I woke up the next day wondering why the market tanked.
The people at the dinner doing the tanking clearly didn’t.
Investors don’t consider tax and trading costs when making decisions.
Taxes are most certainly taken into account in the States and other countries with a capital gains tax.
Where there’s no CGT, it’s obviously less of an issue.
Are trading costs accounted for now that it’s practically free? Probably not.
All the investors have the same view on the expected rate of return.
Again, I think not.
Sure, investors have similar views on the markets. But if we all had the same view, no trades would take place.
A lone investor is not sizeable enough to influence market prices.
BlackRock is. To be fair, most aren’t.
Investors can borrow unlimited capital at the risk-free rate.
Usually ridiculous, this feels awfully true at the moment.
In fact, so much capital is available to institutional investors, banks have to redeposit their excess reserves - the stuff they can’t loan out - at the Fed every day.
And they earn - their word, not mine - interest on it!
It’s about as preposterous as it gets, but that’s another conversation.
Should You Employ MPT?
Ok, that’s not fair.
But Taleb further destroyed MPT in his book Antifragile - on my Rude Reading List - by alerting us to the fact that MPT relies on volatility and correlations remaining constant over time.
It’s plainly ridiculous. Here’s an excerpt:
I noticed as a trader— and obsessed over the idea— that correlations were never the same in different measurements. Unstable would be a mild word for them: 0.8 over a long period becomes −0.2 over another long period. A pure sucker game. At times of stress, correlations experience even more abrupt changes— without any reliable regularity, in spite of attempts to model “stress correlations.”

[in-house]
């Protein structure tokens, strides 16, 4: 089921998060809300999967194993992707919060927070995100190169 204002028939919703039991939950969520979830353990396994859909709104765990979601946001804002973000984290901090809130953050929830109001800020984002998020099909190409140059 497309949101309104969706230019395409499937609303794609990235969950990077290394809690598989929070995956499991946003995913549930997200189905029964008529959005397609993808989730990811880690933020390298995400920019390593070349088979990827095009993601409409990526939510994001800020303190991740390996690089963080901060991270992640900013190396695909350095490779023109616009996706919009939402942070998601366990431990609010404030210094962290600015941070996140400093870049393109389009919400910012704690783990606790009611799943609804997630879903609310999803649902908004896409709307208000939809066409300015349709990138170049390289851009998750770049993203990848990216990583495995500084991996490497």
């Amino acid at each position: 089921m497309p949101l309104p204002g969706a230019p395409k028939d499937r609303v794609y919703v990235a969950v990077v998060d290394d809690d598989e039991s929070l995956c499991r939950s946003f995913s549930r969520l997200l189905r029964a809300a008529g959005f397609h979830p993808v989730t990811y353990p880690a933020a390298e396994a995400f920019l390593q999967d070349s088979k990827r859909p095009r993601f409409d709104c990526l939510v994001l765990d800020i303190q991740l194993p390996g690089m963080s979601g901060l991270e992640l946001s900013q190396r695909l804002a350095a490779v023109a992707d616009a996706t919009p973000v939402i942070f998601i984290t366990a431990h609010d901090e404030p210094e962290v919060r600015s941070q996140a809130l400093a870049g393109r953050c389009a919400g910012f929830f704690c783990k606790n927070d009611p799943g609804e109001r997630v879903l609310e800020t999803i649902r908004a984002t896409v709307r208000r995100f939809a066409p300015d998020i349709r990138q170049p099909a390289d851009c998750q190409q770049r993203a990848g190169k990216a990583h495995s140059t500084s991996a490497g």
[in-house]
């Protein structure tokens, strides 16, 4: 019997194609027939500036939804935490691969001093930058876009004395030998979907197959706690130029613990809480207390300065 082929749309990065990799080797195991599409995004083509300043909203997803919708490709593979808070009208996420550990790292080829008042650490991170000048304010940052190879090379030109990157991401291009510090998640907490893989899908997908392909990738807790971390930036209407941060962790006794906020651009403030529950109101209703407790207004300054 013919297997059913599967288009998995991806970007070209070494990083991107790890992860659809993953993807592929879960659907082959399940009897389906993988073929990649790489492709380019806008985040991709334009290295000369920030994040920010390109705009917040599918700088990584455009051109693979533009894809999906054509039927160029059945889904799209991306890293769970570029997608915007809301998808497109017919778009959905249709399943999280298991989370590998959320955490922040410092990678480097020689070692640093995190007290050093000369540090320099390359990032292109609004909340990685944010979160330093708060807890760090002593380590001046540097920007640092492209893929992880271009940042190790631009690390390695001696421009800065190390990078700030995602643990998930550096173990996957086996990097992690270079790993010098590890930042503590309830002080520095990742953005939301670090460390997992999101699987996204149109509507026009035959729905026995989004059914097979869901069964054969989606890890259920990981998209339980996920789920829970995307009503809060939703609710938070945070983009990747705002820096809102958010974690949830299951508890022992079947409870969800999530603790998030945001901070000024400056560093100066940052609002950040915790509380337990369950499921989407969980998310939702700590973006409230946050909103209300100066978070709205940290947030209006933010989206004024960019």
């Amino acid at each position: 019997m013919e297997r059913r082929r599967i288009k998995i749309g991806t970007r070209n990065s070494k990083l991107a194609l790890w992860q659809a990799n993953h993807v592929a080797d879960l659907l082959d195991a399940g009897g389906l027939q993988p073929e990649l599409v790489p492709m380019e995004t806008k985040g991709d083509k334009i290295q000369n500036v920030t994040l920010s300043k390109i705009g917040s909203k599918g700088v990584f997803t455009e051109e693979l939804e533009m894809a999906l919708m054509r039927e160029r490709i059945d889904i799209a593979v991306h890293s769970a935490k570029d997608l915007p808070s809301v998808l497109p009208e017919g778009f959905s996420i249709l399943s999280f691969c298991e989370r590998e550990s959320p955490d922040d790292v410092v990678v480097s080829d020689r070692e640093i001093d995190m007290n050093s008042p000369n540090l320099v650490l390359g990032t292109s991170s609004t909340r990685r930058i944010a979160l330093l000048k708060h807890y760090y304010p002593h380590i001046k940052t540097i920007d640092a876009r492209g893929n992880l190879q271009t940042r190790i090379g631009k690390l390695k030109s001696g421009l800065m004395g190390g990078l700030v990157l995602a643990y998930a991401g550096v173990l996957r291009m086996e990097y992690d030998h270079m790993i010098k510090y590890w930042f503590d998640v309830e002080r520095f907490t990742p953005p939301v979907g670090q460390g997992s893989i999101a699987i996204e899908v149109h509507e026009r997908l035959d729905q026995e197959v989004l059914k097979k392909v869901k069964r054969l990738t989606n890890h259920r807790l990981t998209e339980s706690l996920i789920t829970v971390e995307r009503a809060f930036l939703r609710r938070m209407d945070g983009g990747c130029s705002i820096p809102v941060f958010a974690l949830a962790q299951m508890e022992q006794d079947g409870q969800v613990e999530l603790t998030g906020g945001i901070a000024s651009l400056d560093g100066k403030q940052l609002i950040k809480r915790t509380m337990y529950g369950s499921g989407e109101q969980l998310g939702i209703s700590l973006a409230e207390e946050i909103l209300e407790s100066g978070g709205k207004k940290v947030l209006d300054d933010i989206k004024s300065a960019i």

He goes on:
Note one fallacy promoted by Markowitz users: portfolio theory entices people to diversify, hence it is better than nothing. Wrong, you ﬁnance fools: it pushes them to optimize, hence overallocate. It does not drive people to take less risk based on diversiﬁcation, but causes them to take more open positions owing to the perception of offsetting statistical properties…
Ok, that’s the man himself speaking.
What does that mean for you?
Buffett… or This Guy?
No one can be Warren Buffett.
Despite his folksy self-deprecation, there’s only one Warren Buffett. And there will only ever be one Warren Buffett.
Sure, read every one of his annual reports. It’ll make you a more thoughtful investor.
So while MPT is not necessary to follow, Buffett is out of everyone’s reach.
Now let me introduce you to a man who bucked all the investing trends, kept a low profile, and is respected by all.
His name is Tony Deden, and he’s the Chairman of Edelweiss Investments.
Tony was an early supporter of Ron Paul and is an avid follower of the Austrian School of Economics.
I met Tony years ago at a conference. Great guy - I had no idea who he was.
No, I don’t know him well. And he certainly wouldn’t remember me.
What separates Tony from the rest of the fund managers is his duty of care to his clients.
I found this fantastic blog post on thewoodshedd.com about Tony and his philosophy.
Reading it and understanding how he does business will make you do business better.
Heck, I wish I had found it sooner.
Tony rejected MPT long ago. You’ll see why in this post.
Please read the post after you’re done reading this. It’ll make you a little bit better today.
Thanks once again to Ed Kelly for his MPT request. I hope I did it justice.
All the best,